In both instances, the key was not to add “everything”, but to add “enough” details so both gave the impression that it looked “busy”. I worked with different thread sizes, notably using 0.7mm (copper) phone cables and melted sprues in various sizes. Other details included adding bolts and new parts using 0.5mm Tamiya Pla-plate. I used used Tamiya Extra Thin on all the gluing parts except for the copper where I used cyanoacrylate (CA glue).Indonesian MiG-17s were given natural metal finishes. When I started painting the Fresco, I didn’t have my regular Alclad as I was working on the model in a city away from my workbench. To that end, I relied on decanting a can of RJ London chrome silver. RJ London is a local brand of spray cans that was quite easy to find where I live at that time. As with any decanting process, I poured the can’s contents into the cup of my airbrush. Then, after the aerosol has left the paint, I add a few drops of lacquer thinner to dilute it. One thing I noticed with RJ London’s chrome silver was that it didn’t quite work well with masking. I like the color that it produced, but the fact was that masking tape of any brand – including the fool-proof Tamiya tape – tend to pick up parts of the paint, leaving nasty patches of underlying primer on the surface. I sprayed several layers of of the chrome silver until I get the right look. I then covered it with a coat of clear gloss using Future Floor Polish. I was hoping that this would protect the natural metal finish and eventually stop the paint from lifting.
For the cockpit interior and wheel bay, I used XF-23 Light Blue with a dash of XF-5 Flat Green to stimulate the interior of Duck Egg Blue Russian planes at that time. While the interior of the engine bay and tire rims were given XF-61 Dark Green.Installing the Klimov onto the fuselage required some simple math work to have it placed squarely in the middle. I add some odds and ends onto the firewall to make it look busy and painted it XF-61. As plumbing was needed, I added lengths of cables made out of stretched sprues. All this was done before I inserted the engine piece. To paint the VK-1 engine and its exhaust chimney, I use a variety of metallic colors, ranging from X-32 Titanium Silver, X-10 Metal Gun, XF-56 Metallic Gray. To add variety of shades, I added XF-24 Clear Yellow into some of the metallic paint mix. The wheel struts were given XF-16 Flat aluminum while the tyres were left as is, in their original vinyl rubber.One of the most visible inaccuracies of the kit is the shape of the front wind shield. Somehow Trumpeter got it all totally wrong. The only way to solve it is either to buy a after market replacement canopy. Or try my luck in modifying the original piece. I decided to try the latter. The first thing that I did was to shave off the front wind shield with a stainless mini saw. The next step was to add a piece of 0,2mm clear plastic – that was cut to shape – to replace the windshield. I used Tamiya Extra Thin to glue the pieces together. And then followed by sanding, find sanding and polishing up with Tamiya 3-step compound set. Once masked and painted, nobody would able to know that the windshield was a replacement piece.Obviously, I had to make my own decals for the Indonesian MiG-17. I downloaded the Amarillo USAF fonts for the ‘1162’ stencils and printed them on transparent decal paper using an Epson inkjet printer. I chose to have my Fresco as 1162 as opposed to 1112, but was still based on an identified image of an actual aircraft that served with AURI. For the AURI roundels and red-and-white fin flash, I used masking technique like the original aircraft. To start, I made a master template for the pentagram – one for white and one for red and airbrushed the red and then the white in that order. Masking is more tedious and takes longer but the result is very satisfying. Lastly in the list was installing the drop tanks, canons, door bays, and pitot tubes. That’s pretty much how I wrapped up this project.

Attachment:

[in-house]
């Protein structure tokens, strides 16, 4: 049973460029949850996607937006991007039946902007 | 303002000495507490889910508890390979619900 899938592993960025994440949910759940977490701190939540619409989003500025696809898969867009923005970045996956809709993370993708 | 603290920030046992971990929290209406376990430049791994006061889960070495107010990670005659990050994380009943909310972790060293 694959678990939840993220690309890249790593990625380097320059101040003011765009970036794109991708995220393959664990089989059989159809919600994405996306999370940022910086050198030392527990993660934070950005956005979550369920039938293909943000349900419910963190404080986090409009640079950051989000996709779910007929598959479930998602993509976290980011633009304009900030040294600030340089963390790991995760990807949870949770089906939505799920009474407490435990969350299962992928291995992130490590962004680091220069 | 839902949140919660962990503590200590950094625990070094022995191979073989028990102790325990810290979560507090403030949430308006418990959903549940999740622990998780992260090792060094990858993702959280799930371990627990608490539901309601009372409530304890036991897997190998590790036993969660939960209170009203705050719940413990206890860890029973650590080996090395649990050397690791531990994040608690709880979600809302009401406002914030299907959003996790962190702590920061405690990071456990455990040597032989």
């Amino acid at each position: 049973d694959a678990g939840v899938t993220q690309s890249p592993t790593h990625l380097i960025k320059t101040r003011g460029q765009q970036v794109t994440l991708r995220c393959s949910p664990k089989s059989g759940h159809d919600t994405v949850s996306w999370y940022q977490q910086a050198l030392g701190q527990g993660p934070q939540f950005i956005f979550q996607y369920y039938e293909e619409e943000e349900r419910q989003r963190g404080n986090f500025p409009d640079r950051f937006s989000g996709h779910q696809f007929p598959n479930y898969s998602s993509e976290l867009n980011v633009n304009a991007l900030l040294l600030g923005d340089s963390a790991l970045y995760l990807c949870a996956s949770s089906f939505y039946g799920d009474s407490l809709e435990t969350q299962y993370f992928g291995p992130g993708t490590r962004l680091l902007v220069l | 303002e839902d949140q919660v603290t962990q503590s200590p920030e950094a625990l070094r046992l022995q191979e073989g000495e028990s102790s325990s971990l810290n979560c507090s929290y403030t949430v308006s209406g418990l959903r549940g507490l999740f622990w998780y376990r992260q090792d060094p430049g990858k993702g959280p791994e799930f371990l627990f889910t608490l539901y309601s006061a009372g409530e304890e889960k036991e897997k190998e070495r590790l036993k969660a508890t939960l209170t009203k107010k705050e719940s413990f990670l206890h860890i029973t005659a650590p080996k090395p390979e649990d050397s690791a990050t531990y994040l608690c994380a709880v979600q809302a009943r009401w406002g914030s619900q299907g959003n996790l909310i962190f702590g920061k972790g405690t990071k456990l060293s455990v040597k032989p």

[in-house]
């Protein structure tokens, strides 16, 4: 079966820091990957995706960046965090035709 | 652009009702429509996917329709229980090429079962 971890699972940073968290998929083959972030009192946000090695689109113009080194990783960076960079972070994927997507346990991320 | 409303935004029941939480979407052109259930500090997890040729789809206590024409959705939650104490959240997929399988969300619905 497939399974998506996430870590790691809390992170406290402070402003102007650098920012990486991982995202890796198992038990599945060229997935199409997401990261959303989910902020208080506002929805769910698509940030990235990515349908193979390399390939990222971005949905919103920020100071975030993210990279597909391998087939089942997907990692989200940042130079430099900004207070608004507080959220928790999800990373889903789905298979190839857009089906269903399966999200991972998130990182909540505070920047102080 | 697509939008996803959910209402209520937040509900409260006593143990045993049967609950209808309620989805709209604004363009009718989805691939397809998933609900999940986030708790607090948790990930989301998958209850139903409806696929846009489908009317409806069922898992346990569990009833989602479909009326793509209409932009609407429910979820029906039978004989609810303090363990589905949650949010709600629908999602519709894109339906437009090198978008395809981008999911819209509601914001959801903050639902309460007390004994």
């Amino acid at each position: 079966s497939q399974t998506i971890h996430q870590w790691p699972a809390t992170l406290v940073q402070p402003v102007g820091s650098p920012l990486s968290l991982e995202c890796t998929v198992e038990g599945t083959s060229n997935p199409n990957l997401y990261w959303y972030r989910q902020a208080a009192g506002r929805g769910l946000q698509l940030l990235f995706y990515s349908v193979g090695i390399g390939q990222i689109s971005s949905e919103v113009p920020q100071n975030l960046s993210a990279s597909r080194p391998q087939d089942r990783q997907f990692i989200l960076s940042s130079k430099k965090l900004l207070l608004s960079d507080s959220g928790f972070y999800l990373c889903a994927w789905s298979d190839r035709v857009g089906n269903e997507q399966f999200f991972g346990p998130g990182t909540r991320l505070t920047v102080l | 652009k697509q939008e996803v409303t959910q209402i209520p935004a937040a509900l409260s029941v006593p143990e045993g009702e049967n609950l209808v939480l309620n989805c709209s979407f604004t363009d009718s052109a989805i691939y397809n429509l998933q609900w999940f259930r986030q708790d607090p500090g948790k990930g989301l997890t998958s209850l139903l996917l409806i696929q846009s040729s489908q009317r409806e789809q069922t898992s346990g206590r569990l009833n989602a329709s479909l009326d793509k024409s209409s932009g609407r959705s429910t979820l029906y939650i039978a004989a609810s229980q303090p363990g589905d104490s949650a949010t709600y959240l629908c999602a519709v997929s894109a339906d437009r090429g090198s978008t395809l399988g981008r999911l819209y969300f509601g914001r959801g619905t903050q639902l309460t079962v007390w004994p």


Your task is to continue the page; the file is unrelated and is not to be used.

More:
If I had to go back in make this kit again, I would probably relocate the fuselage antenna and further smoothed out the slight orange peel plastic surface that came with the kit.